Similar methods are being deployed in politics. The think tank Demos has recently established a Centre for the Analysis of Social Media (CASM), a research centre dedicated to “social media science” which seeks to “see society-in-motion” through big data, as its research director Carl Miller explains:
To cope with the new kinds of data that exist, we need to use new big data techniques that can cope with them: computer systems to marshal the deluges of data, algorithms to shape and mould the data as we want and ways of visualising the data to turn complexity into sense.
Underlying “social media science” is a belief that the behaviour of citizens can be analysed and understood as a kind of data to inform new policy ideas. The emergence of “policy labs” that work across the social scientific, technological and policy fields—such as the Public Services Innovations Lab at Nesta, New York’s Governance Lab, and Denmark’s MindLab—is further evidence of how social science expertise is diversifying. For think tanks and policy labs the political promise of using sophisticated algorithmic techniques to analyze and visualize big data is to make societies and populations visible with unprecedented fidelity in order to improve government intervention.
The recent emergence of approaches such as “digital sociology” and “digital social research” reflect disciplinary anxieties about the relevance of social science at a time when commercial social media companies, R&D labs, and think tanks are staking their claim to social scientific expertise.
Many researchers are optimistic about the synergies between digital and social research methods. Emerging methods deployed by digital social researchers such as Lev Manovich include the use of Twitter and blogs to document everyday activities, the mobilization of search engine analytics to reveal massive population trends and social behaviours over time, the analysis of Instagram images to detect cultural and social patterns, the study of social network formation on Facebook, and so on. These platforms enable the continuous generation of data about social life and make possible new forms of social data, analysis and visualization.
As David Beer reports, the kind of software that can crawl, mine, capture and scrape the web for data has the potential to be powerful in academic research. Social media aggregators, algorithmic database analytics and other forms of what might be termed “sociological software” have the capacity to see social patterns in huge quantities of data and to augment how we “see” and “know” ourselves and our societies. Sociological software offers us much greater empirical, analytical and argumentative potential.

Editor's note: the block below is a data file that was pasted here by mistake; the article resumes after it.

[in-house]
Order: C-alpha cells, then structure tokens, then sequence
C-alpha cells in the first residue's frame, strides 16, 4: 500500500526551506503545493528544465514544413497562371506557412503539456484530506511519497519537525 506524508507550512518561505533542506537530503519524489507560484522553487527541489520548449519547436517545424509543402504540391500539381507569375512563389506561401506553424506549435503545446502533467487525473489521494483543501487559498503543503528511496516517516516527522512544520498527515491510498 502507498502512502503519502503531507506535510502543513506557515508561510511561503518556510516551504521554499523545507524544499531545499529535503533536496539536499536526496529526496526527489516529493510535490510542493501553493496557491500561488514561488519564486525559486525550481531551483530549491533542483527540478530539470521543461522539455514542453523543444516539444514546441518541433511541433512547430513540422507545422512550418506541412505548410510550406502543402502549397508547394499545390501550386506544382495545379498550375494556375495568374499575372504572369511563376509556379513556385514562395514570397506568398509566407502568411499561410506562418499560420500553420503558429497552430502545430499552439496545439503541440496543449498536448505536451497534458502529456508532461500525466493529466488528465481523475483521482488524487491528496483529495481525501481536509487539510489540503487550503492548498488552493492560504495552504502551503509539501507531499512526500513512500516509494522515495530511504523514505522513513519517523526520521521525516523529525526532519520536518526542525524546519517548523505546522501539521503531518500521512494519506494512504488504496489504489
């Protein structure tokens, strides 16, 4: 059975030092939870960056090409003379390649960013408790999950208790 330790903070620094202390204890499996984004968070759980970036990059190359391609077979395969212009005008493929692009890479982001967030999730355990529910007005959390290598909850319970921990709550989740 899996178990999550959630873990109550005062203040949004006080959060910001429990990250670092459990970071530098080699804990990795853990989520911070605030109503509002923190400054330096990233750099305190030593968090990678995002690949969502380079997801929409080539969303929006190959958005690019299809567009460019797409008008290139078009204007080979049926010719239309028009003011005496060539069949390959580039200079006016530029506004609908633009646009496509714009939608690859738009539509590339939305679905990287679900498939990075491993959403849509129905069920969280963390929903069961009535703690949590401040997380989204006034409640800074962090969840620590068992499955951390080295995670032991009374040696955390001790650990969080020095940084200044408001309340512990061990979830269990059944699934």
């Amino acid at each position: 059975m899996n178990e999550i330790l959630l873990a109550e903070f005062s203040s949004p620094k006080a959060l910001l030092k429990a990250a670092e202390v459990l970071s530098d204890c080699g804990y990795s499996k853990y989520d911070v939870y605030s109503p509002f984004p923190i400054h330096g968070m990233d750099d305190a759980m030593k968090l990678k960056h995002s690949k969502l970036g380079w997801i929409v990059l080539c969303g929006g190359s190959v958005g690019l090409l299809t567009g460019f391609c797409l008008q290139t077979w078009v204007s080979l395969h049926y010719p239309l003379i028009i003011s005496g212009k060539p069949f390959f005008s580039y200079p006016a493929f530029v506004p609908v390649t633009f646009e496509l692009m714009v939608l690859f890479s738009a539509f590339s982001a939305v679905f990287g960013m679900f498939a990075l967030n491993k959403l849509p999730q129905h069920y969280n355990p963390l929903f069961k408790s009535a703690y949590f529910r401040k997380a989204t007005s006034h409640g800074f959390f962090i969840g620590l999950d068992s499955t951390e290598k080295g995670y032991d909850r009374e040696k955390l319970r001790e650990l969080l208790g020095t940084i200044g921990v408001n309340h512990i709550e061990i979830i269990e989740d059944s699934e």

For other researchers, the outlook is less hopeful. Lisa Gitelman argues that the capacity to mobilise data graphically as visualizations and representations, or “database aesthetics,” amplifies the rhetorical, argumentative and persuasive function of data. Moreover, software and big data seriously threaten established social research and are associated with a concentration of data analysis and knowledge production in a few highly resourced research centres, including the R&D labs of corporate technology companies.
Noortje Marres has suggested another way to think about the proliferation of new devices and formats for the documentation of social life. She argues that we need to acknowledge a “redistribution of social research” and to see social science as a “shared accomplishment” as the roles of social research are distributed between different actors. Such a redistribution of research would include human actors such as academic researchers, software developers, data analysts, commercial R&D labs, and bloggers and tweeters, but also a much broader set of actors such as databases, software, algorithms, platforms, and other digital devices, media and infrastructures that all contribute to the enactment of digital social research. The redistribution of research among these diverse actors, Marres argues, would entail a “remediation of methods” as social research is reshaped and refashioned through the use of devices and platforms.
The process of redistributing, remediating, or “reassembling social science methods” as Evelyn Ruppert, John Law and Mike Savage have articulated it, means recognizing that digital devices are both part of the material of social lives and part of the methodological apparatus required for knowing those lives too. As they elaborate,